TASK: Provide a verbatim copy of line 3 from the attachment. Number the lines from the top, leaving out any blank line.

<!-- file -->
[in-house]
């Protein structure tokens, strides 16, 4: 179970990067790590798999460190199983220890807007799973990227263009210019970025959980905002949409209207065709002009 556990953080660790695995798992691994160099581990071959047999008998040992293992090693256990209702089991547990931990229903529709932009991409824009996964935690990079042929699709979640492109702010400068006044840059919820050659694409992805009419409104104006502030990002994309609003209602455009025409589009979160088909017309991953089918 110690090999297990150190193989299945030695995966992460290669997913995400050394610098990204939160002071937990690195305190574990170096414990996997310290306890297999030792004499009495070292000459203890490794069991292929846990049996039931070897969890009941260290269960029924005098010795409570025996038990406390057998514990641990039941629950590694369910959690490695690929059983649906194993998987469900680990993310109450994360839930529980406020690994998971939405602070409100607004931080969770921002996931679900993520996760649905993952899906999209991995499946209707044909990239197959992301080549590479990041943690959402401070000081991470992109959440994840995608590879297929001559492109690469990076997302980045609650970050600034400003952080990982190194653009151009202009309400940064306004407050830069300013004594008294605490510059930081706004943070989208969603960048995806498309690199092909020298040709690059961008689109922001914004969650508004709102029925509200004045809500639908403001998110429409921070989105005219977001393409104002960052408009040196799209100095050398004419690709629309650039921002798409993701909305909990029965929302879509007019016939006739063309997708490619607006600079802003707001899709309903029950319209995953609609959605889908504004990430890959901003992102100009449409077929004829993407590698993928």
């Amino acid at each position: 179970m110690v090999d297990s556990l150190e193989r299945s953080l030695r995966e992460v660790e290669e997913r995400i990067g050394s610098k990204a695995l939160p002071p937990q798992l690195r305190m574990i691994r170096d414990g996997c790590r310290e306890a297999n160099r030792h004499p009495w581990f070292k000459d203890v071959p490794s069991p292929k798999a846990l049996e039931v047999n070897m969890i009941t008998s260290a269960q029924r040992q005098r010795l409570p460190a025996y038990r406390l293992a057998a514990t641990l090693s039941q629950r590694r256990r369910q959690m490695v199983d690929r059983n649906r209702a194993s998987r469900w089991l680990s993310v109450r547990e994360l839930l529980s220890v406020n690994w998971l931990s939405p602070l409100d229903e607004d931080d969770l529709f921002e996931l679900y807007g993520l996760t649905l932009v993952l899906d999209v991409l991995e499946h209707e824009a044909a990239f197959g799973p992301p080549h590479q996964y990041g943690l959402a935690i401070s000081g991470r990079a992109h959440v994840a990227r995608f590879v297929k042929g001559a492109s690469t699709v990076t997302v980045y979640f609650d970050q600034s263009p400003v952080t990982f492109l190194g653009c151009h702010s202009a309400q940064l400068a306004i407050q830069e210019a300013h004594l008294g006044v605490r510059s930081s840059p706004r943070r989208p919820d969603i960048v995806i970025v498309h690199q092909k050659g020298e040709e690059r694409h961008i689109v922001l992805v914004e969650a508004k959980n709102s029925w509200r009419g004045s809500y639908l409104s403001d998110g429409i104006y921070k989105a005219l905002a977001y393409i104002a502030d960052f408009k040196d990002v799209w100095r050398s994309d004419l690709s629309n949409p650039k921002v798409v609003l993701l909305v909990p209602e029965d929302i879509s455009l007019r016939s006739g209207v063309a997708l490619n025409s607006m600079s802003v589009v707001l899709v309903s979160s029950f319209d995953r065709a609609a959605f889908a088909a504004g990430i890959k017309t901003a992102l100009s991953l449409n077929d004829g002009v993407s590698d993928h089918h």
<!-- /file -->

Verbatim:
């Amino acid at each position: 179970m110690v090999d297990s556990l150190e193989r299945s953080l030695r995966e992460v660790e290669e997913r995400i990067g050394s610098k990204a695995l939160p002071p937990q798992l690195r305190m574990i691994r170096d414990g996997c790590r310290e306890a297999n160099r030792h004499p009495w581990f070292k000459d203890v071959p490794s069991p292929k798999a846990l049996e039931v047999n070897m969890i009941t008998s260290a269960q029924r040992q005098r010795l409570p460190a025996y038990r406390l293992a057998a514990t641990l090693s039941q629950r590694r256990r369910q959690m490695v199983d690929r059983n649906r209702a194993s998987r469900w089991l680990s993310v109450r547990e994360l839930l529980s220890v406020n690994w998971l931990s939405p602070l409100d229903e607004d931080d969770l529709f921002e996931l679900y807007g993520l996760t649905l932009v993952l899906d999209v991409l991995e499946h209707e824009a044909a990239f197959g799973p992301p080549h590479q996964y990041g943690l959402a935690i401070s000081g991470r990079a992109h959440v994840a990227r995608f590879v297929k042929g001559a492109s690469t699709v990076t997302v980045y979640f609650d970050q600034s263009p400003v952080t990982f492109l190194g653009c151009h702010s202009a309400q940064l400068a306004i407050q830069e210019a300013h004594l008294g006044v605490r510059s930081s840059p706004r943070r989208p919820d969603i960048v995806i970025v498309h690199q092909k050659g020298e040709e690059r694409h961008i689109v922001l992805v914004e969650a508004k959980n709102s029925w509200r009419g004045s809500y639908l409104s403001d998110g429409i104006y921070k989105a005219l905002a977001y393409i104002a502030d960052f408009k040196d990002v799209w100095r050398s994309d004419l690709s629309n949409p650039k921002v798409v609003l993701l909305v909990p209602e029965d929302i879509s455009l007019r016939s006739g209207v063309a997708l490619n025409s607006m600079s802003v589009v707001l899709v309903s979160s029950f319209d995953r065709a609609a959605f889908a088909a504004g990430i890959k017309t901003a992102l100009s991953l449409n077929d004829g002009v993407s590698d993928h089918h």